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Country Briefs

  Central African Republic

Reference Date: 30-June-2021

FOOD SECURITY SNAPSHOT

  1. Food production in 2021 expected to be affected by conflicts, displacements and COVID‑19 pandemic restrictive measures

  2. Slow trade activity contributes to keeping food prices high

  3. About 2.3 million people estimated severely food insecure in lean period

Food production in 2021 expected to be affected by conflicts, displacements and COVID‑19 pandemic restrictive measures

In northern areas, planting of the 2021 millet and sorghum crops is ongoing and harvesting is expected to begin in late September. Latest weather forecasts point to average precipitation amounts between July and September 2021, with likely positive effects on yields. In central and southern areas, harvesting of the 2021 early planted maize crop will begin in mid‑August and, according to satellite‑based images, crop conditions were near the average levels as of mid‑June (ASI map).

Ongoing conflicts and displacements, coupled with restrictive measures to control the COVID‑19 pandemic, are expected to continue affecting agricultural activities and limit farmers’ access to crop‑growing areas and inputs, with a negative impact on 2021 crop production.

Slow trade activity contributes to keeping food prices high

Prices of locally produced cassava, maize, sorghum and peanuts increased slightly between March and May 2021, in line with seasonal trends. In May, prices were higher on a yearly basis due to insecurity, which hampered farmers’ access to the markets, resulting in low supplies and due to increased transportation costs amid the COVID‑19 pandemic containment measures. Prices of imported commodities, such as white beans, rice, wheat flour and fish, were also at high levels in May. This was mainly due to the implementation of movement restrictions used to avoid the spread of the virus, which disrupted transports at regional level and slowed down trade.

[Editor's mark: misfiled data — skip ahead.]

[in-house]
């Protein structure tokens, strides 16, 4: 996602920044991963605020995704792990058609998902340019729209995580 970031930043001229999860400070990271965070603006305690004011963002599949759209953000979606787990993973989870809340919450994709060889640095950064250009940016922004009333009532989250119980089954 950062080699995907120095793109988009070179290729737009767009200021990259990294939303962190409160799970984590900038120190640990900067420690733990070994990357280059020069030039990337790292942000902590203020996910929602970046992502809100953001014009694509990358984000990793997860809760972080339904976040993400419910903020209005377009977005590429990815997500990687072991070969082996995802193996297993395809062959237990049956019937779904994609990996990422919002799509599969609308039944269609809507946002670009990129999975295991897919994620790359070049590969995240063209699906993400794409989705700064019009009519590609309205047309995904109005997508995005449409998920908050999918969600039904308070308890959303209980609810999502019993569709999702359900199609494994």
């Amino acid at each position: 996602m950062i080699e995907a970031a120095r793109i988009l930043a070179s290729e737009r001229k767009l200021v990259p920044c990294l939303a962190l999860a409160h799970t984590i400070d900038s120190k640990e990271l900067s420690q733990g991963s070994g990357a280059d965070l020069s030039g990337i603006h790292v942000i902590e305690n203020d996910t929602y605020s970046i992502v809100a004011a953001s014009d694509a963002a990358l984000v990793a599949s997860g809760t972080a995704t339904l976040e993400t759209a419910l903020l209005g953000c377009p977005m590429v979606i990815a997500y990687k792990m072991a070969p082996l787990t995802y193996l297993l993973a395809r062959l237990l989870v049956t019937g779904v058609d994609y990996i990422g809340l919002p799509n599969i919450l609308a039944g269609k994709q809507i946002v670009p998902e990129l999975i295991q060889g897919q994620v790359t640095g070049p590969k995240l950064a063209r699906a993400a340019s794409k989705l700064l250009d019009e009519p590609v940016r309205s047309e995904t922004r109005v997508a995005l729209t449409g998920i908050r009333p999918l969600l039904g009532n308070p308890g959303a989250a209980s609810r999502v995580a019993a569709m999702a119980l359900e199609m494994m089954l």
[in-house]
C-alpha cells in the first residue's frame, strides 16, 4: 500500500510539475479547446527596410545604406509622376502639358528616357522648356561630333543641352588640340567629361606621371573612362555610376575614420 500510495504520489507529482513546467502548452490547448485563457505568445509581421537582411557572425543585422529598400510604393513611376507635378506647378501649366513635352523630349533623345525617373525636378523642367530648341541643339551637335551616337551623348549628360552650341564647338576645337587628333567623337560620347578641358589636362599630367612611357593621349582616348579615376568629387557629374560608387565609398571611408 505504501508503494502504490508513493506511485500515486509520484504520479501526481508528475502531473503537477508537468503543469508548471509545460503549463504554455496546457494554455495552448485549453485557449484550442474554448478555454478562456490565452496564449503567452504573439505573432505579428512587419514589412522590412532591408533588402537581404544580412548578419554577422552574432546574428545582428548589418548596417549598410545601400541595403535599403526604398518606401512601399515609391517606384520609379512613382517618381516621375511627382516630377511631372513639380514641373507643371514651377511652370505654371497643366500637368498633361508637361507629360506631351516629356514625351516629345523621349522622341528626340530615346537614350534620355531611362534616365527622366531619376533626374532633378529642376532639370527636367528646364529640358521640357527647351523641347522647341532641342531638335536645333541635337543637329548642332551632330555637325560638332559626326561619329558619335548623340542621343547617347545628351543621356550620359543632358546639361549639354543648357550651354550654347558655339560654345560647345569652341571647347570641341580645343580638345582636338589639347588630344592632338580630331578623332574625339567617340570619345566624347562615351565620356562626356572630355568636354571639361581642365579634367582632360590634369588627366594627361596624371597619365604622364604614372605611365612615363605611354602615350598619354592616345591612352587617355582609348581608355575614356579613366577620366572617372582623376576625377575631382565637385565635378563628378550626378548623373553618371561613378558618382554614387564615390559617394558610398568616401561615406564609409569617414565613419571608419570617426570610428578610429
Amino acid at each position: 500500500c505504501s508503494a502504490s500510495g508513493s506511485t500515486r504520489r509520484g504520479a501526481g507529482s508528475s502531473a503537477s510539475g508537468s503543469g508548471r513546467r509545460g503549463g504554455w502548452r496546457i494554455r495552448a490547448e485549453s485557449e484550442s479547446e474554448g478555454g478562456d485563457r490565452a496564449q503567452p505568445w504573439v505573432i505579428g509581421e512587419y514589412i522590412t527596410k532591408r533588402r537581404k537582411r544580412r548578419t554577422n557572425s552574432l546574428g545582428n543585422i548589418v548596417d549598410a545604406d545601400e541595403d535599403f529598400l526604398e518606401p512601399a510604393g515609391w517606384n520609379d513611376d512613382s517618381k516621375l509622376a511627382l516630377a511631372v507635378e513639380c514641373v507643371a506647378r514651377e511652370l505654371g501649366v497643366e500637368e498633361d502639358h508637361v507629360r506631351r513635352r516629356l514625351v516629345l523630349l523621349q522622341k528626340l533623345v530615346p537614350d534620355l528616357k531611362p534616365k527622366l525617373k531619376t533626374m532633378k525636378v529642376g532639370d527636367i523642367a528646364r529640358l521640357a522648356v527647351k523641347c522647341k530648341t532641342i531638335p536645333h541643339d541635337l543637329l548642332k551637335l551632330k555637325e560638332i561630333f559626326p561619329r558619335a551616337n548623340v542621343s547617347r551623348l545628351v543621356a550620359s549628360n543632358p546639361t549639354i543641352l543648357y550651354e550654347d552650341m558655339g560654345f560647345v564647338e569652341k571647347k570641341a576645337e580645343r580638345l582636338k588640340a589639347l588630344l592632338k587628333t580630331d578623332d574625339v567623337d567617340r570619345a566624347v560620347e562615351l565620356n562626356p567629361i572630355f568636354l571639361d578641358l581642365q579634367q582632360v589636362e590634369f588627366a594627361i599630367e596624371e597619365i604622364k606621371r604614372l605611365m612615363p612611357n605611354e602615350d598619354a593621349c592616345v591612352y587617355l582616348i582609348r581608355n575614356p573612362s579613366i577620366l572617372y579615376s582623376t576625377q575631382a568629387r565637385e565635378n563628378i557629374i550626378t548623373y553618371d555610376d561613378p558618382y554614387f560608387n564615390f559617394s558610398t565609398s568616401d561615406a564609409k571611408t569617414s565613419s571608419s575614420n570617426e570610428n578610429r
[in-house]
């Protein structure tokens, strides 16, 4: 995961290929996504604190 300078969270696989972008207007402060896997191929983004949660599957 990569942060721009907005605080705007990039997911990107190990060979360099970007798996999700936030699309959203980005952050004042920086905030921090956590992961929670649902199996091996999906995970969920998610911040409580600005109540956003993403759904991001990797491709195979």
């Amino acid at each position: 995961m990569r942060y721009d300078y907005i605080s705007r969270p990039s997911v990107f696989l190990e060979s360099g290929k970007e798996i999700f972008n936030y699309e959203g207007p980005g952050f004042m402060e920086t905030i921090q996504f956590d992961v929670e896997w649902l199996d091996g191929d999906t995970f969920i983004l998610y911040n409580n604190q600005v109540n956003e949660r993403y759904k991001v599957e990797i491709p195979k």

About 2.3 million people estimated severely food insecure in lean period

According to the latest IPC analysis, published in May 2021, about 2.3 million people (nearly half of the total population) are estimated to be in IPC Phase 3: “Crisis” and above during the April‑August 2021 lean season, including 600 000 people classified in IPC Phase 4: “Emergency”. The main drivers of the high food insecurity levels are high prices and continued civil insecurity. The situation has been aggravated by the armed violence connected to the presidential and legislative elections held in December 2020, which triggered population displacements. It is estimated that about 1.4 million people (almost one‑third of the country's population) are either internally displaced or refugees in neighbouring countries.

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